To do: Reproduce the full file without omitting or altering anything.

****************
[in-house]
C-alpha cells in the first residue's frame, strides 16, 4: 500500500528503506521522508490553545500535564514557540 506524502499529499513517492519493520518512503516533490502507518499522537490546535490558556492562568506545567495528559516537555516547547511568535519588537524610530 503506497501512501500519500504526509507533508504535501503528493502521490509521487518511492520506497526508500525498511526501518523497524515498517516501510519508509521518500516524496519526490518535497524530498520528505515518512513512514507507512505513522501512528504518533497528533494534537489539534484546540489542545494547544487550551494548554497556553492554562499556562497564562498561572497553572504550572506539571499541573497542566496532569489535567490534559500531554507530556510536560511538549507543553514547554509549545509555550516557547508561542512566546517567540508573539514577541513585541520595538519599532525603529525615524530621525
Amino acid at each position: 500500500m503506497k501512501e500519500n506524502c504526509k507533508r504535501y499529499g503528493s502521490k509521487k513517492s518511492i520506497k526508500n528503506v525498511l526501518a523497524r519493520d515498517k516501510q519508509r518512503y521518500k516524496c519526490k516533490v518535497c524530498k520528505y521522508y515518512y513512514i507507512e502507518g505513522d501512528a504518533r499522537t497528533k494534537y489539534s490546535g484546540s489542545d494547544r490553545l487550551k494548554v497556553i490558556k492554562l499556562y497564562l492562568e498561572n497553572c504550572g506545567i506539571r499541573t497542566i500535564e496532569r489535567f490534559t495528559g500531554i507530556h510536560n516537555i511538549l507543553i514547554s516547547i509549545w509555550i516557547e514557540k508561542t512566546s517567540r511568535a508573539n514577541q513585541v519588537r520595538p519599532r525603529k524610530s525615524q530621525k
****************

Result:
[in-house]
C-alpha cells in the first residue's frame, strides 16, 4: 500500500528503506521522508490553545500535564514557540 506524502499529499513517492519493520518512503516533490502507518499522537490546535490558556492562568506545567495528559516537555516547547511568535519588537524610530 503506497501512501500519500504526509507533508504535501503528493502521490509521487518511492520506497526508500525498511526501518523497524515498517516501510519508509521518500516524496519526490518535497524530498520528505515518512513512514507507512505513522501512528504518533497528533494534537489539534484546540489542545494547544487550551494548554497556553492554562499556562497564562498561572497553572504550572506539571499541573497542566496532569489535567490534559500531554507530556510536560511538549507543553514547554509549545509555550516557547508561542512566546517567540508573539514577541513585541520595538519599532525603529525615524530621525
Amino acid at each position: 500500500m503506497k501512501e500519500n506524502c504526509k507533508r504535501y499529499g503528493s502521490k509521487k513517492s518511492i520506497k526508500n528503506v525498511l526501518a523497524r519493520d515498517k516501510q519508509r518512503y521518500k516524496c519526490k516533490v518535497c524530498k520528505y521522508y515518512y513512514i507507512e502507518g505513522d501512528a504518533r499522537t497528533k494534537y489539534s490546535g484546540s489542545d494547544r490553545l487550551k494548554v497556553i490558556k492554562l499556562y497564562l492562568e498561572n497553572c504550572g506545567i506539571r499541573t497542566i500535564e496532569r489535567f490534559t495528559g500531554i507530556h510536560n516537555i511538549l507543553i514547554s516547547i509549545w509555550i516557547e514557540k508561542t512566546s517567540r511568535a508573539n514577541q513585541v519588537r520595538p519599532r525603529k524610530s525615524q530621525k